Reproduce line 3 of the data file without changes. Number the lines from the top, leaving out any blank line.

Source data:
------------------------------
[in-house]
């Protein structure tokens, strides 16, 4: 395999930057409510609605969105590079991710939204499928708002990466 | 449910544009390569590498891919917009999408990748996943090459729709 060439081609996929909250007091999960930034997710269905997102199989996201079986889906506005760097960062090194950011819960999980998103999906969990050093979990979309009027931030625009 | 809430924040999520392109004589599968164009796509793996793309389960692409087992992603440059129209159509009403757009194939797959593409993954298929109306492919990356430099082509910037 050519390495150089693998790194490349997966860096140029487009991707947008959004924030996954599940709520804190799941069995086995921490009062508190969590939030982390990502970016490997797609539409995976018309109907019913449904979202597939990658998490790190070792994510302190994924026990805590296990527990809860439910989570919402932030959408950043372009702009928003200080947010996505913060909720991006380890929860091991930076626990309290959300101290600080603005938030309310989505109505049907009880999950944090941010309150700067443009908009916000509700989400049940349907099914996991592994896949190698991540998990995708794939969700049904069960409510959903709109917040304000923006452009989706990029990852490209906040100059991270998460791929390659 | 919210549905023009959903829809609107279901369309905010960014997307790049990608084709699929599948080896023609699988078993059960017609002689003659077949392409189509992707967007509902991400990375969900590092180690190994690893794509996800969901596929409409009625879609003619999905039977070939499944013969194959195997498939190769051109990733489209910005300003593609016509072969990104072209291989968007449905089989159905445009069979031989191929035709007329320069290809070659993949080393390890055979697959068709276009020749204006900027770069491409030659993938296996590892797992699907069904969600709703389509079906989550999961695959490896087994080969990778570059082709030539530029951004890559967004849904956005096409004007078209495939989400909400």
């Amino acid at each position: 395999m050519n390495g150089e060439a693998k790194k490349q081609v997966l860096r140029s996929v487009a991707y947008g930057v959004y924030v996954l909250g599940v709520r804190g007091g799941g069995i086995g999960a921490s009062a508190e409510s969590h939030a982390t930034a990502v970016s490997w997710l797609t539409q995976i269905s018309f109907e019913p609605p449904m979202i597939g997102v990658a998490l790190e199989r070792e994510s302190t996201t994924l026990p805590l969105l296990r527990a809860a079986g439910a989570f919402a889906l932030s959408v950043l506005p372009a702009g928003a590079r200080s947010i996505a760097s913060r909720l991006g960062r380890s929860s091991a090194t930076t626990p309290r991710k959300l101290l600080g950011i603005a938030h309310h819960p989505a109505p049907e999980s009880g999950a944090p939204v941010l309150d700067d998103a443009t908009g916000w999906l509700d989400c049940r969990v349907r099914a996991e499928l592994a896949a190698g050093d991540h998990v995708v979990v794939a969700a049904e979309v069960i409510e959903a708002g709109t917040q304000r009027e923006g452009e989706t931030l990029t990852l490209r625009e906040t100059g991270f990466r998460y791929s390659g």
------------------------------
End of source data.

């Amino acid at each position: 395999m050519n390495g150089e060439a693998k790194k490349q081609v997966l860096r140029s996929v487009a991707y947008g930057v959004y924030v996954l909250g599940v709520r804190g007091g799941g069995i086995g999960a921490s009062a508190e409510s969590h939030a982390t930034a990502v970016s490997w997710l797609t539409q995976i269905s018309f109907e019913p609605p449904m979202i597939g997102v990658a998490l790190e199989r070792e994510s302190t996201t994924l026990p805590l969105l296990r527990a809860a079986g439910a989570f919402a889906l932030s959408v950043l506005p372009a702009g928003a590079r200080s947010i996505a760097s913060r909720l991006g960062r380890s929860s091991a090194t930076t626990p309290r991710k959300l101290l600080g950011i603005a938030h309310h819960p989505a109505p049907e999980s009880g999950a944090p939204v941010l309150d700067d998103a443009t908009g916000w999906l509700d989400c049940r969990v349907r099914a996991e499928l592994a896949a190698g050093d991540h998990v995708v979990v794939a969700a049904e979309v069960i409510e959903a708002g709109t917040q304000r009027e923006g452009e989706t931030l990029t990852l490209r625009e906040t100059g991270f990466r998460y791929s390659g």